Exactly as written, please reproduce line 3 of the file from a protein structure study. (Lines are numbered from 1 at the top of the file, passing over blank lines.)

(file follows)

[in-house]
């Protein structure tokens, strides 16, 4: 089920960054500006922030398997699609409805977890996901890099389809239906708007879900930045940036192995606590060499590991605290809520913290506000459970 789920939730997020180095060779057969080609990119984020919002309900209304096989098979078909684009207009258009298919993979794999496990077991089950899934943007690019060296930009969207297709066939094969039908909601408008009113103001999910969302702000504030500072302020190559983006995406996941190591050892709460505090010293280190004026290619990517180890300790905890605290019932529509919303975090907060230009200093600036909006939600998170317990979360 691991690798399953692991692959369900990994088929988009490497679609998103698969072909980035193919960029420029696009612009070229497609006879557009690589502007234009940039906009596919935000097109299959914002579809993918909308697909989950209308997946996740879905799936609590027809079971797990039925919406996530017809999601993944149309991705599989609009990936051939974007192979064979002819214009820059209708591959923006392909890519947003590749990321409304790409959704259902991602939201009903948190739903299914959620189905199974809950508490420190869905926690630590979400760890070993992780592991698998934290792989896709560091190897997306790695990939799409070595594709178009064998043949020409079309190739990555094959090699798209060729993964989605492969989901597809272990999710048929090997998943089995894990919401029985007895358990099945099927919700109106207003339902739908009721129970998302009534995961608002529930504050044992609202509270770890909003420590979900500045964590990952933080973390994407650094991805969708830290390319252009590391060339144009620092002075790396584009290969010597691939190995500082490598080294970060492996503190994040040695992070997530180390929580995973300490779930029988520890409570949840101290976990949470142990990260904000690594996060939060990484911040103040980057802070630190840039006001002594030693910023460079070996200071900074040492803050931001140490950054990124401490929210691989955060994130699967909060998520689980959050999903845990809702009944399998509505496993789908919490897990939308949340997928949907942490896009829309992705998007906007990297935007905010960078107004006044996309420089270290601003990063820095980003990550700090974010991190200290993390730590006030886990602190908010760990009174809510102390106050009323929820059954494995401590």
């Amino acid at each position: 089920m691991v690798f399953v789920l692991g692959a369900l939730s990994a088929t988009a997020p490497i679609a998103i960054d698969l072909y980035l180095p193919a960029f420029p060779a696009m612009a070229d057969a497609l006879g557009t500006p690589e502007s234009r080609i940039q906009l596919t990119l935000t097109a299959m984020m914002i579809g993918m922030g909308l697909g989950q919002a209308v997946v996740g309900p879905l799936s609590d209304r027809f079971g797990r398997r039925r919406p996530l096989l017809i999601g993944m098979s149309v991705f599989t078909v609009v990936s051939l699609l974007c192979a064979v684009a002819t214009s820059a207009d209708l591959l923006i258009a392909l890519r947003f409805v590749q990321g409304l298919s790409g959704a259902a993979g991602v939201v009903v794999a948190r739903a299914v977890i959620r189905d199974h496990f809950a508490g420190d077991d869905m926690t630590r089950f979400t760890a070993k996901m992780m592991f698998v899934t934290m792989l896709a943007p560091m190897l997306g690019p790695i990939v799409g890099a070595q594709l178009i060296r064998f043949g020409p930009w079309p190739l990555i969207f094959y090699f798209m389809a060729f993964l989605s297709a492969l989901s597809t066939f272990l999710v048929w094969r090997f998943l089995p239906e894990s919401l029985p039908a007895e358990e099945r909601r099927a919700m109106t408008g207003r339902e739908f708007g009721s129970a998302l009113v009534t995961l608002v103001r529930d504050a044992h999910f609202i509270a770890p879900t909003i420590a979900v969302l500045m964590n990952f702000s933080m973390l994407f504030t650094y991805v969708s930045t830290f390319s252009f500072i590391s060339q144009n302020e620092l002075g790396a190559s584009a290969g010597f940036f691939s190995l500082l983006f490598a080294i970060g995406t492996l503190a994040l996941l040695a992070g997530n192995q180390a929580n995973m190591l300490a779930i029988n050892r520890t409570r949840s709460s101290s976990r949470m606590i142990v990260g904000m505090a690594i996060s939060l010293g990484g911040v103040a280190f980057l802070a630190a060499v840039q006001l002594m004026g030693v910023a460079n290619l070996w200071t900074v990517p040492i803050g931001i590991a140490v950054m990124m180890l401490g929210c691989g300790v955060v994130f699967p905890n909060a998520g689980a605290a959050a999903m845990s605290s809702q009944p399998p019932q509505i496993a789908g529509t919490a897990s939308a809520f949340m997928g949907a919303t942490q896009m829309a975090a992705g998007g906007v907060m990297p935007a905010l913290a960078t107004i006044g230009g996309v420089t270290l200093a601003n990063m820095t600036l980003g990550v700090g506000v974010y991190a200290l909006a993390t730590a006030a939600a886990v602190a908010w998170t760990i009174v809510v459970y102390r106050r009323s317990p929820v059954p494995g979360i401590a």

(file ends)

């Amino acid at each position: 089920m691991v690798f399953v789920l692991g692959a369900l939730s990994a088929t988009a997020p490497i679609a998103i960054d698969l072909y980035l180095p193919a960029f420029p060779a696009m612009a070229d057969a497609l006879g557009t500006p690589e502007s234009r080609i940039q906009l596919t990119l935000t097109a299959m984020m914002i579809g993918m922030g909308l697909g989950q919002a209308v997946v996740g309900p879905l799936s609590d209304r027809f079971g797990r398997r039925r919406p996530l096989l017809i999601g993944m098979s149309v991705f599989t078909v609009v990936s051939l699609l974007c192979a064979v684009a002819t214009s820059a207009d209708l591959l923006i258009a392909l890519r947003f409805v590749q990321g409304l298919s790409g959704a259902a993979g991602v939201v009903v794999a948190r739903a299914v977890i959620r189905d199974h496990f809950a508490g420190d077991d869905m926690t630590r089950f979400t760890a070993k996901m992780m592991f698998v899934t934290m792989l896709a943007p560091m190897l997306g690019p790695i990939v799409g890099a070595q594709l178009i060296r064998f043949g020409p930009w079309p190739l990555i969207f094959y090699f798209m389809a060729f993964l989605s297709a492969l989901s597809t066939f272990l999710v048929w094969r090997f998943l089995p239906e894990s919401l029985p039908a007895e358990e099945r909601r099927a919700m109106t408008g207003r339902e739908f708007g009721s129970a998302l009113v009534t995961l608002v103001r529930d504050a044992h999910f609202i509270a770890p879900t909003i420590a979900v969302l500045m964590n990952f702000s933080m973390l994407f504030t650094y991805v969708s930045t830290f390319s252009f500072i590391s060339q144009n302020e620092l002075g790396a190559s584009a290969g010597f940036f691939s190995l500082l983006f490598a080294i970060g995406t492996l503190a994040l996941l040695a992070g997530n192995q180390a929580n995973m190591l300490a779930i029988n050892r520890t409570r949840s709460s101290s976990r949470m606590i142990v990260g904000m505090a690594i996060s939060l010293g990484g911040v103040a280190f980057l802070a630190a060499v840039q006001l002594m004026g030693v910023a460079n290619l070996w200071t900074v990517p040492i803050g931001i590991a140490v950054m990124m180890l401490g929210c691989g300790v955060v994130f699967p905890n909060a998520g689980a605290a959050a999903m845990s605290s809702q009944p399998p019932q509505i496993a789908g529509t919490a897990s939308a809520f949340m997928g949907a919303t942490q896009m829309a975090a992705g998007g906007v907060m990297p935007a905010l913290a960078t107004i006044g230009g996309v420089t270290l200093a601003n990063m820095t600036l980003g990550v700090g506000v974010y991190a200290l909006a993390t730590a006030a939600a886990v602190a908010w998170t760990i009174v809510v459970y102390r106050r009323s317990p929820v059954p494995g979360i401590a």